The Nigeria Customs Service (NCS) says it has embarked on Time Release Study (TRS) to measure the efficiency of its trade facilitation scheme and reduce the time of cargo clearance.
Mr Wale Adeniyi, Deputy Commandant, Customs Training College, Gwagwalada, Abuja, disclosed this to the News Agency of Nigeria (NAN) at a workshop on TRS in Lagos on Thursday.
The workshop, organized in conjunction with World Customs Organisation (WCO), was attended by clearing agents, freight forwarders, terminal operators and government agencies operating at the ports.
Adeniyi, coordinator of the study, said WCO had deployed some tools to test the efficiency of customs administration in Nigeria.
According to him, TRS is a scientific way of measuring the time it takes between the time of arrival of goods and the time of clearance.
“To do this, the Comptroller-General of Customs (CGC), Retired Col. Hameed Ali, has set up a working group comprising representatives of all stakeholders that have anything and everything to do with the clearance of goods.
“The group’s mandate is to design the scope, methodology, sampling method and how to publicise the results that will come out of the study.
“The group will also make recommendations and will implement the recommendations that will come from the study.
“The NCS is working in partnership with the World Customs Organisation that is providing technical expertise and training of working group members,” he said
Adeniyi said that the group had been able to validate the business process involved in clearance of goods and accessing online tools for conducting TRS.
He explained that the group would fix a date to design and test the questionnaire it collected from the data.
The deputy commandant said that to achieve Federal Government’s Executive Order on Ease of Doing Business at the ports, government agencies had constituted the port procedures into a single platform.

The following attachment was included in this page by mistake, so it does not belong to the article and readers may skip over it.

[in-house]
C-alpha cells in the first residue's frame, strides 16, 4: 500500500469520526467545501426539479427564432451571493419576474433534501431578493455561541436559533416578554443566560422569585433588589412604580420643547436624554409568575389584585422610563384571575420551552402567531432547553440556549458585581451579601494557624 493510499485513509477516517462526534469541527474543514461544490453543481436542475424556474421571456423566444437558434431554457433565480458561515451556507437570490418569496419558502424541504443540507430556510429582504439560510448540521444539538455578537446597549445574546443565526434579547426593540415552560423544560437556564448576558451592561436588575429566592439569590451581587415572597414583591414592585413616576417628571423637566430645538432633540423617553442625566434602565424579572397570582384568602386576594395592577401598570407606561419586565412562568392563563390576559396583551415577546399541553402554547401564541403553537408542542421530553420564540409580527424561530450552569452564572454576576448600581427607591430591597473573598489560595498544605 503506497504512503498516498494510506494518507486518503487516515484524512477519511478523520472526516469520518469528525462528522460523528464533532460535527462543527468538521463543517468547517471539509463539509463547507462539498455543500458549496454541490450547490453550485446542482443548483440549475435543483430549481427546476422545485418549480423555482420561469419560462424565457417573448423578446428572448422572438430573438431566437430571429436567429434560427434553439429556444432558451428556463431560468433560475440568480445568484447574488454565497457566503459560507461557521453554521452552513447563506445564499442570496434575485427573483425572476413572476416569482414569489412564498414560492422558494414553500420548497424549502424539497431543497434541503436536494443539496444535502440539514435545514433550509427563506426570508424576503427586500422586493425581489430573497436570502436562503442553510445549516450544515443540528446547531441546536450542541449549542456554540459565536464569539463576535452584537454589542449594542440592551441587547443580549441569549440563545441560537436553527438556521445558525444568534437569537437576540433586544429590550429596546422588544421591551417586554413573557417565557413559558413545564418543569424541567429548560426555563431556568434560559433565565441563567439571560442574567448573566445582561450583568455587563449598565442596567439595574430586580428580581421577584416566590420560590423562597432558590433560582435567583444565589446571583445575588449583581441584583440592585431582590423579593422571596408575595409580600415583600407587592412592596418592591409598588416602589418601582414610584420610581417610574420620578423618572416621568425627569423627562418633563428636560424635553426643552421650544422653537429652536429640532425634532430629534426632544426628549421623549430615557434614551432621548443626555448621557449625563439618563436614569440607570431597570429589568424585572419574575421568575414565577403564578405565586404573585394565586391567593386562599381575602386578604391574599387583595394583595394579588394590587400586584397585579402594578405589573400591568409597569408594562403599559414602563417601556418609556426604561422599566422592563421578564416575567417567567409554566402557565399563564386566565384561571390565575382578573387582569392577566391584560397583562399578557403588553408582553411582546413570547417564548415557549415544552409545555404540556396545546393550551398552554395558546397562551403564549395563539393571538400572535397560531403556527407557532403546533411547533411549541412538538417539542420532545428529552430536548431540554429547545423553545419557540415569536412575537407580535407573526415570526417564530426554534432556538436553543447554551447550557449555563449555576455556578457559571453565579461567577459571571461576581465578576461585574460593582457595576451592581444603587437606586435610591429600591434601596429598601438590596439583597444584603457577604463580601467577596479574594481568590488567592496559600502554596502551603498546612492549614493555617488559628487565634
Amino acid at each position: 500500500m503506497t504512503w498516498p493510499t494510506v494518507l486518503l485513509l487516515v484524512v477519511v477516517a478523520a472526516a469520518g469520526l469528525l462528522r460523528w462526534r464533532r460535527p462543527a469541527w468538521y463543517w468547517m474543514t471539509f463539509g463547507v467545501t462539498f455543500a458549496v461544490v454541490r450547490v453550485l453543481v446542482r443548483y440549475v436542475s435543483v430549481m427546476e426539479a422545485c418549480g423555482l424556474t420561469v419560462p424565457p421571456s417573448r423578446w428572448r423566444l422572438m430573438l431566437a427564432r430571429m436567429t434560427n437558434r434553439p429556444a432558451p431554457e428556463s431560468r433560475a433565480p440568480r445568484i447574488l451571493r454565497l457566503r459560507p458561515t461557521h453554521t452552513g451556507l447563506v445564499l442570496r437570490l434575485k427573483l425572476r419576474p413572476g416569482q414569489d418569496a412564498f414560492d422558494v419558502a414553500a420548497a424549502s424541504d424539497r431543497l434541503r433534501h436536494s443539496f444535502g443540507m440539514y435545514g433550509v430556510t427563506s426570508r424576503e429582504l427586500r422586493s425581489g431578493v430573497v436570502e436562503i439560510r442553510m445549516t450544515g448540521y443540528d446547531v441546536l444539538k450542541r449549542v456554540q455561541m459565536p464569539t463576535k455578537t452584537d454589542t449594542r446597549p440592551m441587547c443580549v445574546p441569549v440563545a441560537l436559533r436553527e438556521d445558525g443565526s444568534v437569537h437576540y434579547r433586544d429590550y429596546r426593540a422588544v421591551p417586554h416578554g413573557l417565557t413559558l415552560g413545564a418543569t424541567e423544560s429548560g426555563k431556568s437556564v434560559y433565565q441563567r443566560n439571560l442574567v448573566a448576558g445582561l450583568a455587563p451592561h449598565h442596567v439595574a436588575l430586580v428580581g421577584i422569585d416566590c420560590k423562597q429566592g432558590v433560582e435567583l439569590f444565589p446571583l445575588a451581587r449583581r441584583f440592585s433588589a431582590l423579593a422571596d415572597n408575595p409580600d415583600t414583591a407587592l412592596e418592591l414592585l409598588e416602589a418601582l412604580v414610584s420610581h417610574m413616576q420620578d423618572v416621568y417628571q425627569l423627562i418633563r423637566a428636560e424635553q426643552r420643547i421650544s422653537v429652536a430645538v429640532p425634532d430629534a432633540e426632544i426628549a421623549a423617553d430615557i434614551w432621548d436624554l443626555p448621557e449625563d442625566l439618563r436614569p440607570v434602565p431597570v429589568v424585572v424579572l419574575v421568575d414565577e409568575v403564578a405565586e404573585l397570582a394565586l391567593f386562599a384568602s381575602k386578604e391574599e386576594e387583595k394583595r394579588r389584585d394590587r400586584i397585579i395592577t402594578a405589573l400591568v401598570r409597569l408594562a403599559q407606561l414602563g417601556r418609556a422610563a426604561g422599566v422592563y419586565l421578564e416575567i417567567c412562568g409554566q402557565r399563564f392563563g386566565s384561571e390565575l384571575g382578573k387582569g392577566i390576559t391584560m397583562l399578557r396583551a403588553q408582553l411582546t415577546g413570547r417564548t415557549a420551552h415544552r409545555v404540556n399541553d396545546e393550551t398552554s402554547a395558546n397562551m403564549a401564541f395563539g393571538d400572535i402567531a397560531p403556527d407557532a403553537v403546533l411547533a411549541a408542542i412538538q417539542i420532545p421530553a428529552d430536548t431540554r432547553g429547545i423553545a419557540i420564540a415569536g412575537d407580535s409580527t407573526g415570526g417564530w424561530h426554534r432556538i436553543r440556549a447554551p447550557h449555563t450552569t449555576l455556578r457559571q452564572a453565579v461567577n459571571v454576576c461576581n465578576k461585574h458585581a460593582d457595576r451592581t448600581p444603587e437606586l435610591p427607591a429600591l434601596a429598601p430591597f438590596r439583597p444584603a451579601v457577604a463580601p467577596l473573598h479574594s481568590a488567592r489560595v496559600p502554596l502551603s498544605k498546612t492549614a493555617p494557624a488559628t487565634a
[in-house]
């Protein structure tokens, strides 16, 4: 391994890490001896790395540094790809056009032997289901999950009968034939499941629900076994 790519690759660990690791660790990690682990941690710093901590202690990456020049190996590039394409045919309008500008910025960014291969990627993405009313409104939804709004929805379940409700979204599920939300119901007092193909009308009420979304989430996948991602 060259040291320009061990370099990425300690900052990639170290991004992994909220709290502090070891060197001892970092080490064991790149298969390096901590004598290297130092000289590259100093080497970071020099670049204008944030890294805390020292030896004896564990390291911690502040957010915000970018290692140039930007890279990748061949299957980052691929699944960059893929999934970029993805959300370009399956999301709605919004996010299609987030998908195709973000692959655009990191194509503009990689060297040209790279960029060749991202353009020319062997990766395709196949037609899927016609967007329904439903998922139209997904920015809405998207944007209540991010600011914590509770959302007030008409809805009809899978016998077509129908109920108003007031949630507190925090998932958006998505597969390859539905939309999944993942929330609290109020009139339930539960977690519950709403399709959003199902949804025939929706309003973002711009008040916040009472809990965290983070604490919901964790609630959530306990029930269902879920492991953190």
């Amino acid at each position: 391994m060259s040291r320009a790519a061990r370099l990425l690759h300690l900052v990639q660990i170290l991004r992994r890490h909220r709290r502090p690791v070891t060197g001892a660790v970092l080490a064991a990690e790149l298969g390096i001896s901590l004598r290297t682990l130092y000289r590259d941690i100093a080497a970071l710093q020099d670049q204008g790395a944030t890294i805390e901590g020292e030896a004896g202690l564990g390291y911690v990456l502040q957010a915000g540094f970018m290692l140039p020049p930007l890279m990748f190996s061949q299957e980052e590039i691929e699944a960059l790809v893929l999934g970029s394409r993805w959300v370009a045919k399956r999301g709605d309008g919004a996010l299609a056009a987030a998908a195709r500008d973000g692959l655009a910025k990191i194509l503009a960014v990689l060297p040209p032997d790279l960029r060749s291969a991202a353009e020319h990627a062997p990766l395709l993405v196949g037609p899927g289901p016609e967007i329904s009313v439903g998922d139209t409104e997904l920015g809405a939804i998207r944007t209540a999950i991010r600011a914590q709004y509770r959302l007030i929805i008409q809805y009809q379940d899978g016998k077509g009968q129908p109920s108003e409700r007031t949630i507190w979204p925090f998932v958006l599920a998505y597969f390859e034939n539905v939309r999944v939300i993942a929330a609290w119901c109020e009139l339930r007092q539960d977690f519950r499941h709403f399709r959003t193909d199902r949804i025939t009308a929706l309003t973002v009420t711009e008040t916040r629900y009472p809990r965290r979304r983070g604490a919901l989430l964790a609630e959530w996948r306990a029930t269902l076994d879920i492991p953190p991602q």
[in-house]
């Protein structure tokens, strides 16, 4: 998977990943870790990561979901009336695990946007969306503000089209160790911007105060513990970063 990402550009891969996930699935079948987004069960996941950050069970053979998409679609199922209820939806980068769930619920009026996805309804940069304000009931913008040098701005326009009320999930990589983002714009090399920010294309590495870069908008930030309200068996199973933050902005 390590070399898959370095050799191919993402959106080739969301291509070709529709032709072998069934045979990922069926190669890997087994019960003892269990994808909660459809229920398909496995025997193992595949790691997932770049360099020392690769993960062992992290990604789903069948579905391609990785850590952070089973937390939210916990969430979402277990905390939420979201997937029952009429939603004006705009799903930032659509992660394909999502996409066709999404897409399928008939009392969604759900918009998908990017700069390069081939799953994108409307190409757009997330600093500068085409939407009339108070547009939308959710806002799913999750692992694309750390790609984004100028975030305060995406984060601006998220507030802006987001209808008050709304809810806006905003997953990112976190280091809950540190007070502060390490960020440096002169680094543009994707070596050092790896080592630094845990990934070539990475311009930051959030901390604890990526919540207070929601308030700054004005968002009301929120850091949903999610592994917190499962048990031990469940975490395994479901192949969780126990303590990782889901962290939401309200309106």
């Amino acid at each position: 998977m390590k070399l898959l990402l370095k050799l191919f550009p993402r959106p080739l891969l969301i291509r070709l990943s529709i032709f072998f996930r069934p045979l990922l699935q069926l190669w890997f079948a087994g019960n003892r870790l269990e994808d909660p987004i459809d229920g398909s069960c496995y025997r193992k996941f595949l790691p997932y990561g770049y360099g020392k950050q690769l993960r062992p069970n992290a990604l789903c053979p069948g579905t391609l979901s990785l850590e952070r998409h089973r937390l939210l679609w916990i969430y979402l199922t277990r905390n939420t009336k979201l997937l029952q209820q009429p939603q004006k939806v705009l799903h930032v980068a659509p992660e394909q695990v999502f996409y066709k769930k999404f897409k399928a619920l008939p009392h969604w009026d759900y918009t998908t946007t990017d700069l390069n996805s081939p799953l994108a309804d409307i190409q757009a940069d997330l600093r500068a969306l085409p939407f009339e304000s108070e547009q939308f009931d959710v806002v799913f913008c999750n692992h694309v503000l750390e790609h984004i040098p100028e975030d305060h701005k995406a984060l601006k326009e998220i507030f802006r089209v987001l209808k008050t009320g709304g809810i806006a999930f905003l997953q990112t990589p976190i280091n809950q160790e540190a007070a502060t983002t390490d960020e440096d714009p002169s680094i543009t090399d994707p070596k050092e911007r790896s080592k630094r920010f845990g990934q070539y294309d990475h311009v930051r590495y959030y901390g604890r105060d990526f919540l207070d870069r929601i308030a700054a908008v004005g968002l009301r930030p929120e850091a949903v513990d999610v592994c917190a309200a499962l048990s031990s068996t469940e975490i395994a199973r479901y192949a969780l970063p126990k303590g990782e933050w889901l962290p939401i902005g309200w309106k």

He said that both customs and terminal operators were working towards 24-hour cargo clearance to make Nigeria the hub in West and Central Africa region.
Earlier at the workshop, Nigerian Ports Authority (NPA) Harbour Master, Capt. Uduiguomen Eboreime, said it took a vessel less than an hour to berth after arrival at Apapa port.
Eboreime said that before any vessel could berth at the ports, such vessel would have paid NPA bills before the agent could have access to the cargo.
Mr Collins Farinto, Deputy President, Association of Nigerian Licensed Customs Agents (ANLCA), said that efficient cargo clearance procedures could facilitate quick clearance of goods at ports.
He urged customs authorities to improve on educating the public on clearing procedures to reduce the time spent in cargo clearance.
In his closing remarks, Apapa Port Customs Area Controller, Jibrin Musa, urged all stakeholders to comply with government regulations concerning cargo clearance.
Musa also urged stakeholders to support the comptroller-general of customs’ revenue generation and trade facilitation mandate. (NAN)